I've sometimes thought that if Mums were a tribe of people set apart from everyone else then they'd probably be quite a moany tribe. Anthropologists would describe them as tired with blotchy skin and a permanent V for VEXATION etched between their brows. They'd be hunchbacked and emit low groans when offered a comfy chair. Their conversation would be highly repetitive - revolving around sleep, healthy meals, unhealthy ones and tantrums. They'd complain about partners and moan about how unsympathetic they were. The tribe members with older children would be less stooped, more healthy looking and would talk chiefly about schools, fancy dress costumes and the most edifying extra-curricular activities.
The anthropologists would set up camp, fully expecting to spend two, three maybe four months studying this tribe. On day one they'd scribble some notes. Day two they'd continue but they'd be going through the motions. By day three they'd be discussing their favourite brand of toothpaste because it was honest-to-God more interesting than watching this stuff. On day four they'd set down their binoculars, pack up their tents and leave.
I may be wrong. You may observe the self-same tribe and find them to be hilarious, lively and articulate ... and you're probably right. Not all Mums are negative automatons. It depends what type of day they're having. It just seems to me (as a Mum) that much of what I write (and read) covers more of the bummed out side of parenting. And all to often I speak to other parents and they seem to be complaining a lot too.
This set me thinking. What if we took all the negative sleep deprivation away? What are we really left with? Where are the fun things? And the joy?
So I made a list of things I've enjoyed about being a Mum (in no particular order).
1. Carrying my daughter on my hip
It's strange but I really enjoy walking about with my fifteen-month-old daughter on my right hip. It just feels...right. I don't think I'll enjoy it when she's eight but right now it's excellent. I especially like going to answer the front door with her balanced on one hip. It feels good. Like a cavewoman. It's not so great when you go to the loo (it's just annoying) but let's focus on the positives.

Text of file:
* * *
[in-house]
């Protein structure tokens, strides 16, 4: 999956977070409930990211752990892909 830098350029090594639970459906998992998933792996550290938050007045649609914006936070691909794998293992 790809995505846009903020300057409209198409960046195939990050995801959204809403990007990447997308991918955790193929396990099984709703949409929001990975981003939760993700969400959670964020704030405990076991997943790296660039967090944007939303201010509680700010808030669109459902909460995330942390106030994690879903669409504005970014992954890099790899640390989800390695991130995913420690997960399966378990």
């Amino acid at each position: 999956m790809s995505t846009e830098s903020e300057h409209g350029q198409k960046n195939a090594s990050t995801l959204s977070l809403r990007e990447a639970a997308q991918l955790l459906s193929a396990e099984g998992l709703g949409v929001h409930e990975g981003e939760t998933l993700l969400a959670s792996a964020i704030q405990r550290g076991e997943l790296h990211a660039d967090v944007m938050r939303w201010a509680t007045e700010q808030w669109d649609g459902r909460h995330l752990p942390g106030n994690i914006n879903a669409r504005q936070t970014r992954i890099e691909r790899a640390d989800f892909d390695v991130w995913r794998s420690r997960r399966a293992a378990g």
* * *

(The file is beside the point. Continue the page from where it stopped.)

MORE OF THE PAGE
2. Having a bath together
I initially hated this. It's not comfortable being squashed up against the taps with a toddler poking you in the breasts and laughing cos they've gone all floppy. But now I've got more selfish. I like to lie flat on my back and take up as much space as possible. And my daughter enjoys it too because she gets to play with my toes whilst I pamper myself.
3. Going on a roundabout/slide/swing
I hate anything that goes fast. I can't go on a rollercoaster or the waltzers and I have a terrible fear of heights. It's sad because as a child I used to be a real daredevil and enjoyed nothing more than hanging upside down from the climbing frame. But now that I'm spending more time in playgrounds again I've discovered a more adventurous side to myself. I actually love going on a roundabout. And the same goes for the slide. I actually caught myself whooping yesterday. It was a tonic. After a night without sleep.
4. Dancing really badly
I used to be self conscious about the way I danced. You can always tell the people who are trying too hard. But now when I'm dancing with my daughter- in the kitchen, even out in public at some nursery singing group thing I dance like a proper plonker. I bend my knees like a ninny. It's really fun. It's liberating to let the square person inside come out and finally be allowed to dance as you really want to (rather than pretending you're in a hip hop video). I also don't care about my hair either which means I can have bad hair and bad dancing at the same time.
5. The smell of my daughters breath
Before I had a child everyone talked about the smell of a baby's head and how great it smelt- how this was serious Mum Nirvana. And I didn't get it. Then once I had a baby I'd watch as other Mums nuzzled their noses into their baby's head and gurned and I tried several times and...nothing. But then once my daughter got older and stood up, particularly if her face was right near my nose, I noticed how great her breath smelt. And this was after eating cat biscuits and fromage frais! In fact I'd probably put her breath at number one
So there we go. Five positive things about Motherhood. So perhaps the Mum tribe isn't a weary, neurotic, complaining one after all. There's actually a lot of good stuff.
I could have written at least 50 more.